Since I have traveled so much this year I feel I have written the returning blog post multiple times. And I am correct. For a glimpse into how I am feeling you could read Home Again from last August, or Back Home Again from December, or even Recovery from November. Hmm, repetition, never good.

On the other hand, travelling never gets old. And the chance to hang out with cousins, visit cemeteries and eat fresh sweet corn is one I'll take every time. Can't wait for the "big" reunion next year!

PS Someone asked me what the difference between this reunion and the "big" reunion was. The answer? About 300 people. That's a big family!

Monday, August 4, 2014

Summer School

Last night someone asked me when my school started. Here is what I answered, word for word:

"Well, I have a half day training next Monday the 11th, then full day workshops on the 12th and 13th. My department has a meeting all day on Thursday the 21st and I think I'm supposed to go in for two hours on the 22nd. But officially, teacher work days start on Monday the 27th."

I'm hoping all that training will help prepare me for the first day of school the day after the Labor Day holiday. I'm learning about iPads, co-teaching, reader's and writer's workshop for the middle school, and many other things I don't even know about yet.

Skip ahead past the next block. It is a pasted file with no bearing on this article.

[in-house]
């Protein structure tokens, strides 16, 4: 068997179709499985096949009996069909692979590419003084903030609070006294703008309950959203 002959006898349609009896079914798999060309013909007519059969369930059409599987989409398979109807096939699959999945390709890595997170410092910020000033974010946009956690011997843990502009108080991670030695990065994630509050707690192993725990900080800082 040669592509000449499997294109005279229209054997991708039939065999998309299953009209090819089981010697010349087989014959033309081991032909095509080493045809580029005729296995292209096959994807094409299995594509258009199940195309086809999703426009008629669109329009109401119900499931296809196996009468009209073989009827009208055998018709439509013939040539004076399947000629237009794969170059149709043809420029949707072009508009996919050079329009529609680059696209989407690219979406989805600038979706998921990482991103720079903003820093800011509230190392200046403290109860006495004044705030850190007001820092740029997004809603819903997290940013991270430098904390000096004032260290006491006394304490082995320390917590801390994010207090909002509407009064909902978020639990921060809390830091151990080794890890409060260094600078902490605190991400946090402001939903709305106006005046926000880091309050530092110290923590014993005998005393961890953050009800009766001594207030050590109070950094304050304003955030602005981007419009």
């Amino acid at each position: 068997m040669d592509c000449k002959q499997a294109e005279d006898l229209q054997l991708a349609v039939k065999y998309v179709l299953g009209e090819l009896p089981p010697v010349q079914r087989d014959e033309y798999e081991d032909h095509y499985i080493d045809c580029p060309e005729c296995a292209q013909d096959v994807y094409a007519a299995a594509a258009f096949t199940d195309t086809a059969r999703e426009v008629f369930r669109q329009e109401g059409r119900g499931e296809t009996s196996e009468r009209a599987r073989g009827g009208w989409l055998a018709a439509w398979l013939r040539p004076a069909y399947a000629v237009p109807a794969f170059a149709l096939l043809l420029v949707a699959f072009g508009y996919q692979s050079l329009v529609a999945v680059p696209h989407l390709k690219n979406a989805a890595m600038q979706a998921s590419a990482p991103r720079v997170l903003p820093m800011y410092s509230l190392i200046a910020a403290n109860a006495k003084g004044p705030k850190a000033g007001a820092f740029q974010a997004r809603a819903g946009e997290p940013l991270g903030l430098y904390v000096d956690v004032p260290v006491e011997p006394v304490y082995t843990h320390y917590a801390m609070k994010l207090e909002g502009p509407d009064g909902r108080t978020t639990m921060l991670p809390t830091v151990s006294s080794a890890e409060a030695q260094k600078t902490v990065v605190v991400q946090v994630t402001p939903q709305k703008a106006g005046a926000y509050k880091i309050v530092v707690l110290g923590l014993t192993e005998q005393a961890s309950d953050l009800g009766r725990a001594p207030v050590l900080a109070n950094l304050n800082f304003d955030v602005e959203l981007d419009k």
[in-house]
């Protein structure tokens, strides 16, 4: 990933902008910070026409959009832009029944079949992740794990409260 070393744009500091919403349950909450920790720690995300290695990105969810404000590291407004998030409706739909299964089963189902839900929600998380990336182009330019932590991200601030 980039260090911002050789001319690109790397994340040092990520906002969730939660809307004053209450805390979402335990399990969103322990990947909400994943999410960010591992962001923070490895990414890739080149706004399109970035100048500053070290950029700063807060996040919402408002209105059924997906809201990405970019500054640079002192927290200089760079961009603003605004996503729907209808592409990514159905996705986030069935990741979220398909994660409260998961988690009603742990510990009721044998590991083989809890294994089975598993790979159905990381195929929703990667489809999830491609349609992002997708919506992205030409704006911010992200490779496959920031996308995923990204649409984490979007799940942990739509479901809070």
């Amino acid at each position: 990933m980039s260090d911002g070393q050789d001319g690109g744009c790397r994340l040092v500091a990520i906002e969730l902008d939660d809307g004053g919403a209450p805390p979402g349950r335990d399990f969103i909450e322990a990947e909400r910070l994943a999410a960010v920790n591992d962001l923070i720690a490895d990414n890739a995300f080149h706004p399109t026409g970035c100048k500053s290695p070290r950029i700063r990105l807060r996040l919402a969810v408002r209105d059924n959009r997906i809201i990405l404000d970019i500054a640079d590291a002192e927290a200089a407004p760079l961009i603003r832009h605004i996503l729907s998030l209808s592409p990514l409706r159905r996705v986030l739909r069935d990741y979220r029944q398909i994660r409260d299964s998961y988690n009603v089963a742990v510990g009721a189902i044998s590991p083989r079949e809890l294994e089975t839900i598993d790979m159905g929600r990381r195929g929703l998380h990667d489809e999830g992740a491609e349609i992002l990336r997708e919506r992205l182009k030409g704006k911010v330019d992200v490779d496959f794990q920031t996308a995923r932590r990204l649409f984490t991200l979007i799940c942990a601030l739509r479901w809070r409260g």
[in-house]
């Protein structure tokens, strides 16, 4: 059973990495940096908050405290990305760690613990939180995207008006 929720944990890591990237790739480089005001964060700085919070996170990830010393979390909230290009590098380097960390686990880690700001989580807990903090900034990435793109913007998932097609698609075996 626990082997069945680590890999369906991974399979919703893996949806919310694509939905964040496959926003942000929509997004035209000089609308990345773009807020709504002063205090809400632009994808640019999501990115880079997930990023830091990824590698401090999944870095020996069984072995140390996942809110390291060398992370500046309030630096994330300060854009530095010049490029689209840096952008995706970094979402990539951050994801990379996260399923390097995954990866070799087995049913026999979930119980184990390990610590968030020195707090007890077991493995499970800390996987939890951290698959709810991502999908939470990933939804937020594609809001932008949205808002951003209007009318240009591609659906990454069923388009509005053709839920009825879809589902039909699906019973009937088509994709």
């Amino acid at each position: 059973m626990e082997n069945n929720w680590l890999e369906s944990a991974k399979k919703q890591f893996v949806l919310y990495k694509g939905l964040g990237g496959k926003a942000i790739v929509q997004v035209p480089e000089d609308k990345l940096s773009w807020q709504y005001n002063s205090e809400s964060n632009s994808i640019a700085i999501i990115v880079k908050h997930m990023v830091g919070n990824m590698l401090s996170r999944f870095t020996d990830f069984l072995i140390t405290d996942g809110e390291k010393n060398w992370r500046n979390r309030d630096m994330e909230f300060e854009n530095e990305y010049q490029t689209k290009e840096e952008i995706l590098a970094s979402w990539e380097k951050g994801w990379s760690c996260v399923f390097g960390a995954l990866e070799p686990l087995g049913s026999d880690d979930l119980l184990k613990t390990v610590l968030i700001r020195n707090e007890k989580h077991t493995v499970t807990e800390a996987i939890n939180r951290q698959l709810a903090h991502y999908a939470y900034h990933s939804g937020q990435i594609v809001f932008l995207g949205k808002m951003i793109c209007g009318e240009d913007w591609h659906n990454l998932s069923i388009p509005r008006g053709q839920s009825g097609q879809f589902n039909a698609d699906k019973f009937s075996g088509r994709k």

So it turns out even when I'm not working at summer school, I still have to attend summer school.

Sunday, August 3, 2014

Family Reunions

It's important to attend these semi-regular gatherings. You'll see lots of relatives, some close and some distant. You'll tease and be teased. And at least one person will call you by name, give you a big hug and tell you how happy they are to see you,  all while you have no idea who they are.

The recent reunion I attended was a blast! I couldn't play in the golf scramble, but I did talk and talk and talk with many, many cousins. And I learned some things I hadn't known about our family.

It turns out that my grandpa is an honoree in the local bowling hall of fame. When he was alive, he ran a variety of bowling alleys and was always an excellent bowler. His nieces, nephews, grand-nieces and grand-nephews still call out his name in one particular bowling situation.